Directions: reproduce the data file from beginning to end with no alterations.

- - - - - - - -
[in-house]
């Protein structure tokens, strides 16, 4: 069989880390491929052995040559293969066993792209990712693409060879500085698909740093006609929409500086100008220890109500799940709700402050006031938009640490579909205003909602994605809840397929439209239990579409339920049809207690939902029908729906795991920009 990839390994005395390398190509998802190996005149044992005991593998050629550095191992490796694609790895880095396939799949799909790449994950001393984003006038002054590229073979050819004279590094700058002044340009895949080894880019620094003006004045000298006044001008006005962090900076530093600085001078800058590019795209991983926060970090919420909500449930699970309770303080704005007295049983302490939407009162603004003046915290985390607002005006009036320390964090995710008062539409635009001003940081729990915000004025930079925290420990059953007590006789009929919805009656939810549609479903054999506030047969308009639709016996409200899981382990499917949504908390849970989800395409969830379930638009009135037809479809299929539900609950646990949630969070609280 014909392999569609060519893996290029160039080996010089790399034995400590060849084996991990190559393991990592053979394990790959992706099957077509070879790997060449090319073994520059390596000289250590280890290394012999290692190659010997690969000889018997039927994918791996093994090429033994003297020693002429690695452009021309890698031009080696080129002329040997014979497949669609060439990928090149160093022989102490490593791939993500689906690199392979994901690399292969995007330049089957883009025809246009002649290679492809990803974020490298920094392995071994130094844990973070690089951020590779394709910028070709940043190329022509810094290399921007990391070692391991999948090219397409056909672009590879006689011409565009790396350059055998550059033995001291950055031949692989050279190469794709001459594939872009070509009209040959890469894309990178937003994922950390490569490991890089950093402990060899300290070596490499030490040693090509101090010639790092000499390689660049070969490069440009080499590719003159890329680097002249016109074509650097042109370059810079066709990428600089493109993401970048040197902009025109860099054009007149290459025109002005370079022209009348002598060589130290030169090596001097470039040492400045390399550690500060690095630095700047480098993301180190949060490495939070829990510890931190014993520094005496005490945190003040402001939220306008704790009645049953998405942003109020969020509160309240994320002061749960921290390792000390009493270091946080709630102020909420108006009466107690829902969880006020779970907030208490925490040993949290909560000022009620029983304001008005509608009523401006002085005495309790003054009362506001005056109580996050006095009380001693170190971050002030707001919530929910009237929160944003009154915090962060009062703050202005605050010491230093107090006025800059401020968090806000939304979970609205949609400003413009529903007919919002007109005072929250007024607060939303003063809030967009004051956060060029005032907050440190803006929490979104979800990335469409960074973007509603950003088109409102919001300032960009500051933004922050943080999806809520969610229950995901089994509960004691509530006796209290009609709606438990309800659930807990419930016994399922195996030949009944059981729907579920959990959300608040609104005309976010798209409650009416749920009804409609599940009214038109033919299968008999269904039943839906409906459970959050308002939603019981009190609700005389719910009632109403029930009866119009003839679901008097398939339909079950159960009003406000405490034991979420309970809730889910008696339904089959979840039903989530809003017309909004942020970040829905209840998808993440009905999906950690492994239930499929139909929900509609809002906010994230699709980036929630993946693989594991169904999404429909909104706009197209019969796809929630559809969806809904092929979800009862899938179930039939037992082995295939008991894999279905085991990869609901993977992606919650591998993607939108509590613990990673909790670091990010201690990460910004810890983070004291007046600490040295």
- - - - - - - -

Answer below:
[in-house]
């Protein structure tokens, strides 16, 4: 069989880390491929052995040559293969066993792209990712693409060879500085698909740093006609929409500086100008220890109500799940709700402050006031938009640490579909205003909602994605809840397929439209239990579409339920049809207690939902029908729906795991920009 990839390994005395390398190509998802190996005149044992005991593998050629550095191992490796694609790895880095396939799949799909790449994950001393984003006038002054590229073979050819004279590094700058002044340009895949080894880019620094003006004045000298006044001008006005962090900076530093600085001078800058590019795209991983926060970090919420909500449930699970309770303080704005007295049983302490939407009162603004003046915290985390607002005006009036320390964090995710008062539409635009001003940081729990915000004025930079925290420990059953007590006789009929919805009656939810549609479903054999506030047969308009639709016996409200899981382990499917949504908390849970989800395409969830379930638009009135037809479809299929539900609950646990949630969070609280 014909392999569609060519893996290029160039080996010089790399034995400590060849084996991990190559393991990592053979394990790959992706099957077509070879790997060449090319073994520059390596000289250590280890290394012999290692190659010997690969000889018997039927994918791996093994090429033994003297020693002429690695452009021309890698031009080696080129002329040997014979497949669609060439990928090149160093022989102490490593791939993500689906690199392979994901690399292969995007330049089957883009025809246009002649290679492809990803974020490298920094392995071994130094844990973070690089951020590779394709910028070709940043190329022509810094290399921007990391070692391991999948090219397409056909672009590879006689011409565009790396350059055998550059033995001291950055031949692989050279190469794709001459594939872009070509009209040959890469894309990178937003994922950390490569490991890089950093402990060899300290070596490499030490040693090509101090010639790092000499390689660049070969490069440009080499590719003159890329680097002249016109074509650097042109370059810079066709990428600089493109993401970048040197902009025109860099054009007149290459025109002005370079022209009348002598060589130290030169090596001097470039040492400045390399550690500060690095630095700047480098993301180190949060490495939070829990510890931190014993520094005496005490945190003040402001939220306008704790009645049953998405942003109020969020509160309240994320002061749960921290390792000390009493270091946080709630102020909420108006009466107690829902969880006020779970907030208490925490040993949290909560000022009620029983304001008005509608009523401006002085005495309790003054009362506001005056109580996050006095009380001693170190971050002030707001919530929910009237929160944003009154915090962060009062703050202005605050010491230093107090006025800059401020968090806000939304979970609205949609400003413009529903007919919002007109005072929250007024607060939303003063809030967009004051956060060029005032907050440190803006929490979104979800990335469409960074973007509603950003088109409102919001300032960009500051933004922050943080999806809520969610229950995901089994509960004691509530006796209290009609709606438990309800659930807990419930016994399922195996030949009944059981729907579920959990959300608040609104005309976010798209409650009416749920009804409609599940009214038109033919299968008999269904039943839906409906459970959050308002939603019981009190609700005389719910009632109403029930009866119009003839679901008097398939339909079950159960009003406000405490034991979420309970809730889910008696339904089959979840039903989530809003017309909004942020970040829905209840998808993440009905999906950690492994239930499929139909929900509609809002906010994230699709980036929630993946693989594991169904999404429909909104706009197209019969796809929630559809969806809904092929979800009862899938179930039939037992082995295939008991894999279905085991990869609901993977992606919650591998993607939108509590613990990673909790670091990010201690990460910004810890983070004291007046600490040295």